TVWBB 1-Star Olympian
Gonna be doing another SRF Tri Tip today and got my eyes on doing it in the pellet popper. What's the consensus of how to approach it? Upper heat range right off (400+) or low/slow? It's just under 3lbs BTW
Gasser will be on corn duty I'm leaning towards doing it similar to how I did it last time on the Genesis. Relatively "hot". I roasted it at about 375 IIRC. So I think I may push the pellet grill to 400 and let 'er rip. Pull it at 125 and rest itI’d go low and slow until 110 and sear on your gasser.
Agree Dan. It also makes it very easy to time the Tri Tip with dinner time as it can rest after slow smoke if needed. Just a quick high temp sear and your ready to slice and eat.Larry, I've cooked more tri tip than any other meat and my personal favorite is a low temp smoke with pecan until it hits 120F internal and then reverse sear it.
Hands down this has been the most consistent way for me to cook it.
I've used Pecan, Cherry, hickory, mesquite, competition blended pellets and Pecan has been my favorite.
when I had the Pellet, I would put the tri tip on cold from the refrigerator with the pellet on P6, second lowest temp smoke setting. lowest was P7 and I had a couple flame outs at P7 so stopped using it.
I'd put the TT on the upper rack with a temp probe and just let it go. My pit boss had a "sear grate" so I could get direct fire so I'd pull the TT, wrap it and get that going which took 10 to 15 mins to get it really hot. I'd then do 30 seconds a side until it felt right and IT was 125 to 130.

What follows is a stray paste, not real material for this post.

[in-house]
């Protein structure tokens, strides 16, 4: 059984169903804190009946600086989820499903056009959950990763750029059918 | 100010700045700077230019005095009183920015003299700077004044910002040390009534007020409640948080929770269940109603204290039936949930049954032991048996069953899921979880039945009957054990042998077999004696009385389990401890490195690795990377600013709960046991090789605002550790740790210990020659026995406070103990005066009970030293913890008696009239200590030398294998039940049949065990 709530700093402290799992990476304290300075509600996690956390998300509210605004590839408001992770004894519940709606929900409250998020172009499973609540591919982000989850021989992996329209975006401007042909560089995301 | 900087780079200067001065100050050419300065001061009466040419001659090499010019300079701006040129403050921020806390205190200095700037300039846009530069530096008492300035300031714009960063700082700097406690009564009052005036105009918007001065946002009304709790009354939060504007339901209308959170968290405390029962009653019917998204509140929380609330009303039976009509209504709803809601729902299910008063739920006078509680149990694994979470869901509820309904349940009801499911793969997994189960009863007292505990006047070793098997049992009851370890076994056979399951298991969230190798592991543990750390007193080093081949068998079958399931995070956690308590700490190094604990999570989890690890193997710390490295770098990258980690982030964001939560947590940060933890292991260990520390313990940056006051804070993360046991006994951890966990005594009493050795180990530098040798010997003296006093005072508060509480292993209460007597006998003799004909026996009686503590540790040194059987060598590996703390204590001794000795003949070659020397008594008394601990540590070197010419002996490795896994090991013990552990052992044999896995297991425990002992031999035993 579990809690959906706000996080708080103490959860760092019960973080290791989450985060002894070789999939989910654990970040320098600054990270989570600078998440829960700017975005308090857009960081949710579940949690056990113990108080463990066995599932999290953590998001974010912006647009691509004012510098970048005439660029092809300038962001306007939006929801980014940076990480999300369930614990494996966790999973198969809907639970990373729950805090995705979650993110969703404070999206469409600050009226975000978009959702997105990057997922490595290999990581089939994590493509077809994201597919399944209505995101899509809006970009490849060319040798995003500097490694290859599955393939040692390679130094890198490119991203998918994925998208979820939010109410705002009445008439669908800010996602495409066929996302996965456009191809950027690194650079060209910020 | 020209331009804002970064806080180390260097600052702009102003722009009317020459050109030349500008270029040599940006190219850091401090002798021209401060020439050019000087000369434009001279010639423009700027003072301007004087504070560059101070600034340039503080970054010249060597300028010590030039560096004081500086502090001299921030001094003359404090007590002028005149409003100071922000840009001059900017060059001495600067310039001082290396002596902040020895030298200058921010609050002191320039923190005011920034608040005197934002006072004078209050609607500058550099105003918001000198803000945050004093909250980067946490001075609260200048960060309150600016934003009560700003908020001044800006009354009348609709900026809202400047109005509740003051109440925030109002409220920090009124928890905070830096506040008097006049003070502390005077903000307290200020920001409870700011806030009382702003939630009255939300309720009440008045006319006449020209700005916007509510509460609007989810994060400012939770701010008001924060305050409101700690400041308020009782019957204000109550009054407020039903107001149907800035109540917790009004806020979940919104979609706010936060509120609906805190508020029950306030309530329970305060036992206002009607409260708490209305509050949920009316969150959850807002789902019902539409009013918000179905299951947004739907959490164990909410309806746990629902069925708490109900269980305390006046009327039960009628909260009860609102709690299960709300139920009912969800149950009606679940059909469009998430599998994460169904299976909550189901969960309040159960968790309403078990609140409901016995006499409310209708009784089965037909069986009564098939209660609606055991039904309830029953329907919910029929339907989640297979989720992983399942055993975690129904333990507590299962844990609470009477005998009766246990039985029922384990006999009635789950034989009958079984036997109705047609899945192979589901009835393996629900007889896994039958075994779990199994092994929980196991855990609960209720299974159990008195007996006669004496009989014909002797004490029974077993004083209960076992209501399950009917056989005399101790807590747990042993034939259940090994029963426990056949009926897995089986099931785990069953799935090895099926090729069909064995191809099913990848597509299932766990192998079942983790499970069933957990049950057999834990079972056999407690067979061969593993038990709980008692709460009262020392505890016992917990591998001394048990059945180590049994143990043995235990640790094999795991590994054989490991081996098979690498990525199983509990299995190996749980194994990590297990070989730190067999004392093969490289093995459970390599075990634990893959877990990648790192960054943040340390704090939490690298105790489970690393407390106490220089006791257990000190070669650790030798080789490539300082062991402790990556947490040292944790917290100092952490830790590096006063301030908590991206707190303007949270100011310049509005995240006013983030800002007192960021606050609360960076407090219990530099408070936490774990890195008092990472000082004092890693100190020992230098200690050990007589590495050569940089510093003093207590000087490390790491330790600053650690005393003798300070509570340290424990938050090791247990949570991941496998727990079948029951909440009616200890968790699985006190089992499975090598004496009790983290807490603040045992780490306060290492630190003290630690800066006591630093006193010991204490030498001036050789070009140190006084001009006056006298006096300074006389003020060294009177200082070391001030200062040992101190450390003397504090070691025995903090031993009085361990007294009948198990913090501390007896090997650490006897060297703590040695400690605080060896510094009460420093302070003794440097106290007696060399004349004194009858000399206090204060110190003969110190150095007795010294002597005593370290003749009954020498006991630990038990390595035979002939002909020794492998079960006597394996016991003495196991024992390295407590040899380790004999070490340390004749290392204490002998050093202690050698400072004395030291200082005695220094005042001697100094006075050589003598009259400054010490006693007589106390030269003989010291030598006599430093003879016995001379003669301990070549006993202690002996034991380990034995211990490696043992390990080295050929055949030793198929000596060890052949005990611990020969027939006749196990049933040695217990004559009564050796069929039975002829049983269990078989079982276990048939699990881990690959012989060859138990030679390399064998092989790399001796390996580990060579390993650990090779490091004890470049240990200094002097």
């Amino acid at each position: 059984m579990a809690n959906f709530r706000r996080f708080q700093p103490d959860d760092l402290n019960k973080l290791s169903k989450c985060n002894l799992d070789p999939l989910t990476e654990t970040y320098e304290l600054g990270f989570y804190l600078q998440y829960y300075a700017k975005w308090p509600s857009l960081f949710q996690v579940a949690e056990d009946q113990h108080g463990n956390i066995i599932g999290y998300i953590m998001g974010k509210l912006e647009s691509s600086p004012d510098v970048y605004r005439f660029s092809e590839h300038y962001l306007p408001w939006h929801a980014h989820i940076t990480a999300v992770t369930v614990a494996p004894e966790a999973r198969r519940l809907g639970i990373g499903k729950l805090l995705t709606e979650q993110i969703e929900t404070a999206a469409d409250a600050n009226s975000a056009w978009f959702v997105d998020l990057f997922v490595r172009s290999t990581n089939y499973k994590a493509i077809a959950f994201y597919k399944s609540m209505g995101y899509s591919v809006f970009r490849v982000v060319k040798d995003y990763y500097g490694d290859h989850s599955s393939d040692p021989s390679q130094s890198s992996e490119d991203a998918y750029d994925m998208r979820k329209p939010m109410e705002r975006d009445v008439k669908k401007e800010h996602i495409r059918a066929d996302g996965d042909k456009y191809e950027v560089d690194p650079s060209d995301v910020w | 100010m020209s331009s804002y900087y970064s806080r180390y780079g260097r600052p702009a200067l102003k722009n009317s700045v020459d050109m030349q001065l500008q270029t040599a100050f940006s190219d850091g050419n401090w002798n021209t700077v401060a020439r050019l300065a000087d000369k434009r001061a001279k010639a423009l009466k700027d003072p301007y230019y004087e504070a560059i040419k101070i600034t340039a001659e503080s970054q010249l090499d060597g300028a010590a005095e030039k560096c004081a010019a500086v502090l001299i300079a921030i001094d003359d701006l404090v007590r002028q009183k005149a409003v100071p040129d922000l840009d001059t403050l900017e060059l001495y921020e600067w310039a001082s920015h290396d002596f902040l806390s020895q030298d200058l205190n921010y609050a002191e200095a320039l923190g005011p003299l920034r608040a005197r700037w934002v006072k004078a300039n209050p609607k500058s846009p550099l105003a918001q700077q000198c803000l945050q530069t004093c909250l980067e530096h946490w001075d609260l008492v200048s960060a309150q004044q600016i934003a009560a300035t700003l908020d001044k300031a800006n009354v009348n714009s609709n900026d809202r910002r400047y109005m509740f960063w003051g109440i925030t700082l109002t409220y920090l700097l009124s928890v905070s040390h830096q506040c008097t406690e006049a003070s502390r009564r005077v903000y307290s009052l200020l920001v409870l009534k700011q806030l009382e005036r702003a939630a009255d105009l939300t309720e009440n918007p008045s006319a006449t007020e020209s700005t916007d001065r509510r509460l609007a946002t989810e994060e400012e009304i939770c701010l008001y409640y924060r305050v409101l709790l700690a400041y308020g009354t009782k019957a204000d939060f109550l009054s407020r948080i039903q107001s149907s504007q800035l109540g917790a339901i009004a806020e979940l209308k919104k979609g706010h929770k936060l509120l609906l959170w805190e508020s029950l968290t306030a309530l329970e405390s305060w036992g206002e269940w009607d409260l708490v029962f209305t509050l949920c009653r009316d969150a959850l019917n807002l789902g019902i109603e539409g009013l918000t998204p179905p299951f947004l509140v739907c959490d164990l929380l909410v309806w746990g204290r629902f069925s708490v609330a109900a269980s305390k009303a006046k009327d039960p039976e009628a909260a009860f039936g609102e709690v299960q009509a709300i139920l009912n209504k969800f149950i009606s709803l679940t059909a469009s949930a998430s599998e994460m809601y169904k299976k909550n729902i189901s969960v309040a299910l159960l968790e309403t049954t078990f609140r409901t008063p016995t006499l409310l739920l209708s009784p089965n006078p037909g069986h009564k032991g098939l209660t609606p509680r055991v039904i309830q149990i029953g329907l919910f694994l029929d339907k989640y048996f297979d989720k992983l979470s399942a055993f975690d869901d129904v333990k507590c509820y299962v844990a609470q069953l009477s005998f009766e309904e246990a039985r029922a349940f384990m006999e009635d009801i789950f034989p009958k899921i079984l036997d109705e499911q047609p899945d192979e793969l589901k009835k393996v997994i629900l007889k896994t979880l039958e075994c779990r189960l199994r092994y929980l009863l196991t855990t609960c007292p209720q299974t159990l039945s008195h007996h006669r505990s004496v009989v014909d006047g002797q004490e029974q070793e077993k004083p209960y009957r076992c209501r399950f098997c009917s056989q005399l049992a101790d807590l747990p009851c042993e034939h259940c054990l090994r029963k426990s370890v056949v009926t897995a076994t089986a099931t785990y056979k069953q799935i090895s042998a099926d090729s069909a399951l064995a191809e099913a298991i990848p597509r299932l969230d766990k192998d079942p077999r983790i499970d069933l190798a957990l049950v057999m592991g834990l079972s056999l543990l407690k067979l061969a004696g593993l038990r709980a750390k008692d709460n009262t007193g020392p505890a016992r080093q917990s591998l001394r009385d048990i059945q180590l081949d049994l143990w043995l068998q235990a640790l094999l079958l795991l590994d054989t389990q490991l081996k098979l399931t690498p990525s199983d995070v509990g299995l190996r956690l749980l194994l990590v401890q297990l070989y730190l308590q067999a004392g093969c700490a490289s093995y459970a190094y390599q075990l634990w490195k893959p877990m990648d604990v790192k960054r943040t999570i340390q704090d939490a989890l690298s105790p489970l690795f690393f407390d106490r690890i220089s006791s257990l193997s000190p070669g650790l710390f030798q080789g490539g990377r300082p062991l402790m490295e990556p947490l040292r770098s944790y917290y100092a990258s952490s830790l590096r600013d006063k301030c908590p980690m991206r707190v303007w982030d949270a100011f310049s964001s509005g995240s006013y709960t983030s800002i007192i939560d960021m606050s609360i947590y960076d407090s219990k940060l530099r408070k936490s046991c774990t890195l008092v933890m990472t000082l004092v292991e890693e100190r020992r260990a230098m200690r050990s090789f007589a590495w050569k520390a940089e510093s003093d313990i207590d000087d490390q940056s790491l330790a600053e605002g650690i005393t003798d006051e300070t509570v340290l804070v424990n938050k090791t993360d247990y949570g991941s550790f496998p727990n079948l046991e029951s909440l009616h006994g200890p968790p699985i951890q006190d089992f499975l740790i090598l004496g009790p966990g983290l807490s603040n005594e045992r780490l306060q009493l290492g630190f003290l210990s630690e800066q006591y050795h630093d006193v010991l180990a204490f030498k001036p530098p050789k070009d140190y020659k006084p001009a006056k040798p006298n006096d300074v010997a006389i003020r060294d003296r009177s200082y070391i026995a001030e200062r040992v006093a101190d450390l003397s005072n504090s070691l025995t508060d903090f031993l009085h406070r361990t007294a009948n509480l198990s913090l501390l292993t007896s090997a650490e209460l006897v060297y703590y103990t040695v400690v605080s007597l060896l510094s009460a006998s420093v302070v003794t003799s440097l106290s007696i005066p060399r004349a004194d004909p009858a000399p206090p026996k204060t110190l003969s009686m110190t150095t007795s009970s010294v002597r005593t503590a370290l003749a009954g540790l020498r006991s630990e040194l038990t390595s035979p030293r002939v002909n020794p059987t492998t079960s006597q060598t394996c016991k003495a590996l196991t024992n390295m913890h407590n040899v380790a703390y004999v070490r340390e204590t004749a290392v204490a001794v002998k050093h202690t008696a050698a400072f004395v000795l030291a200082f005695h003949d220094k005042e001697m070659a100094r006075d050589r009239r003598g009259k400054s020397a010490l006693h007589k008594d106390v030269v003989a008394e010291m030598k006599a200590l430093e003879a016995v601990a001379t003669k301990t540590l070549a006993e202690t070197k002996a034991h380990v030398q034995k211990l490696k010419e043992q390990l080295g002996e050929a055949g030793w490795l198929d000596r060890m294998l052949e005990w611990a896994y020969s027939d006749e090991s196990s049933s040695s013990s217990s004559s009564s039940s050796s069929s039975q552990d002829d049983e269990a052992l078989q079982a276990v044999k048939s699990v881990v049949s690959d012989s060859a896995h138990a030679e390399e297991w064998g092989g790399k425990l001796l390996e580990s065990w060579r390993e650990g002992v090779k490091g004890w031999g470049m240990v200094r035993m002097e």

Rest again then slice.
Hot works too, yet I have found I have to be more attentive to the cook.
looking forward to the pics
You can't tell her that. She's the most paranoid person I think I have ever met. I really thought I raised her better. I raised her to love tractors, now she won't even go outside and ride their own, (paranoid about the bugs), oh my allergies. She's terrified of the CV19. Won't be seen without a mask. I haven't seen her face in over 2 years now. Honestly getting to the point of preferring she just stay at home. Pretty sad what she's let herself become.Soybean oil in a dry rub is used to keep the dry ingredients mixed together and prevent any sort of "settling" where the heavier ingredients tend to migrate to the bottom or away from the lighter ones. It adds just a bit of "stickiness" to the dry ingredients. There is very, very, very little oil needed.